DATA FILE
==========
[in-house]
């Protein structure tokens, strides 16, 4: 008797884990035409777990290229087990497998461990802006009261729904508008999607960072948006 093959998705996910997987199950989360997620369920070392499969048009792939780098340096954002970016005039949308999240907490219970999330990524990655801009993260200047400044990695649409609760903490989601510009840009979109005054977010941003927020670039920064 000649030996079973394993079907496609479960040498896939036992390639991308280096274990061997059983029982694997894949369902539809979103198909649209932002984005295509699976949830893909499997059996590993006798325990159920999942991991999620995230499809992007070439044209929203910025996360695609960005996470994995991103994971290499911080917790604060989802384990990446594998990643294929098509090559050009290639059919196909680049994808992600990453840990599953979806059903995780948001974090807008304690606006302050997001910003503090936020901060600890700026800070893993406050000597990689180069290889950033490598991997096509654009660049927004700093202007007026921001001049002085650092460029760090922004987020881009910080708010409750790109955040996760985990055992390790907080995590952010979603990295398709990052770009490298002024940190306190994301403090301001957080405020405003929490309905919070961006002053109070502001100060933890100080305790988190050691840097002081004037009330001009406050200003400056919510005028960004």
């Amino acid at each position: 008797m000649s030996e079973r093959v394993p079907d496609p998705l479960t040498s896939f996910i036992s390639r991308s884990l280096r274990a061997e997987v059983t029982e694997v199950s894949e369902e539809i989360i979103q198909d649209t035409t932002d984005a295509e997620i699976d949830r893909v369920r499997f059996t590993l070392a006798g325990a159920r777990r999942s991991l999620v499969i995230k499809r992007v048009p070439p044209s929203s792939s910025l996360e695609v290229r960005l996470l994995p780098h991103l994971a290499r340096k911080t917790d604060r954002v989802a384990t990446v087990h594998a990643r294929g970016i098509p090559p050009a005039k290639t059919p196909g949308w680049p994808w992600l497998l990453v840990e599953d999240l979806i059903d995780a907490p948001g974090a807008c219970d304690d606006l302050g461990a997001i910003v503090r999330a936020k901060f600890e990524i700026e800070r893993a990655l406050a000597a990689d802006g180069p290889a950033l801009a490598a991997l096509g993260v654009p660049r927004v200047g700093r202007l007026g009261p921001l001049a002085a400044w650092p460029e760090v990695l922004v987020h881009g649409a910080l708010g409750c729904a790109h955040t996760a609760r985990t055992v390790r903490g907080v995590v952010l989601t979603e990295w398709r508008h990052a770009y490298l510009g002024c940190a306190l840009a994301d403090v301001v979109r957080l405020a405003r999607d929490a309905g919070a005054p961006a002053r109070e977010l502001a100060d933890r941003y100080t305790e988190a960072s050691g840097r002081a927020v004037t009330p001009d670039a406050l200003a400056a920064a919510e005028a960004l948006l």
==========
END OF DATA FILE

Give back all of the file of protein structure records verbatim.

[in-house]
């Protein structure tokens, strides 16, 4: 008797884990035409777990290229087990497998461990802006009261729904508008999607960072948006 093959998705996910997987199950989360997620369920070392499969048009792939780098340096954002970016005039949308999240907490219970999330990524990655801009993260200047400044990695649409609760903490989601510009840009979109005054977010941003927020670039920064 000649030996079973394993079907496609479960040498896939036992390639991308280096274990061997059983029982694997894949369902539809979103198909649209932002984005295509699976949830893909499997059996590993006798325990159920999942991991999620995230499809992007070439044209929203910025996360695609960005996470994995991103994971290499911080917790604060989802384990990446594998990643294929098509090559050009290639059919196909680049994808992600990453840990599953979806059903995780948001974090807008304690606006302050997001910003503090936020901060600890700026800070893993406050000597990689180069290889950033490598991997096509654009660049927004700093202007007026921001001049002085650092460029760090922004987020881009910080708010409750790109955040996760985990055992390790907080995590952010979603990295398709990052770009490298002024940190306190994301403090301001957080405020405003929490309905919070961006002053109070502001100060933890100080305790988190050691840097002081004037009330001009406050200003400056919510005028960004």
């Amino acid at each position: 008797m000649s030996e079973r093959v394993p079907d496609p998705l479960t040498s896939f996910i036992s390639r991308s884990l280096r274990a061997e997987v059983t029982e694997v199950s894949e369902e539809i989360i979103q198909d649209t035409t932002d984005a295509e997620i699976d949830r893909v369920r499997f059996t590993l070392a006798g325990a159920r777990r999942s991991l999620v499969i995230k499809r992007v048009p070439p044209s929203s792939s910025l996360e695609v290229r960005l996470l994995p780098h991103l994971a290499r340096k911080t917790d604060r954002v989802a384990t990446v087990h594998a990643r294929g970016i098509p090559p050009a005039k290639t059919p196909g949308w680049p994808w992600l497998l990453v840990e599953d999240l979806i059903d995780a907490p948001g974090a807008c219970d304690d606006l302050g461990a997001i910003v503090r999330a936020k901060f600890e990524i700026e800070r893993a990655l406050a000597a990689d802006g180069p290889a950033l801009a490598a991997l096509g993260v654009p660049r927004v200047g700093r202007l007026g009261p921001l001049a002085a400044w650092p460029e760090v990695l922004v987020h881009g649409a910080l708010g409750c729904a790109h955040t996760a609760r985990t055992v390790r903490g907080v995590v952010l989601t979603e990295w398709r508008h990052a770009y490298l510009g002024c940190a306190l840009a994301d403090v301001v979109r957080l405020a405003r999607d929490a309905g919070a005054p961006a002053r109070e977010l502001a100060d933890r941003y100080t305790e988190a960072s050691g840097r002081a927020v004037t009330p001009d670039a406050l200003a400056a920064a919510e005028a960004l948006l």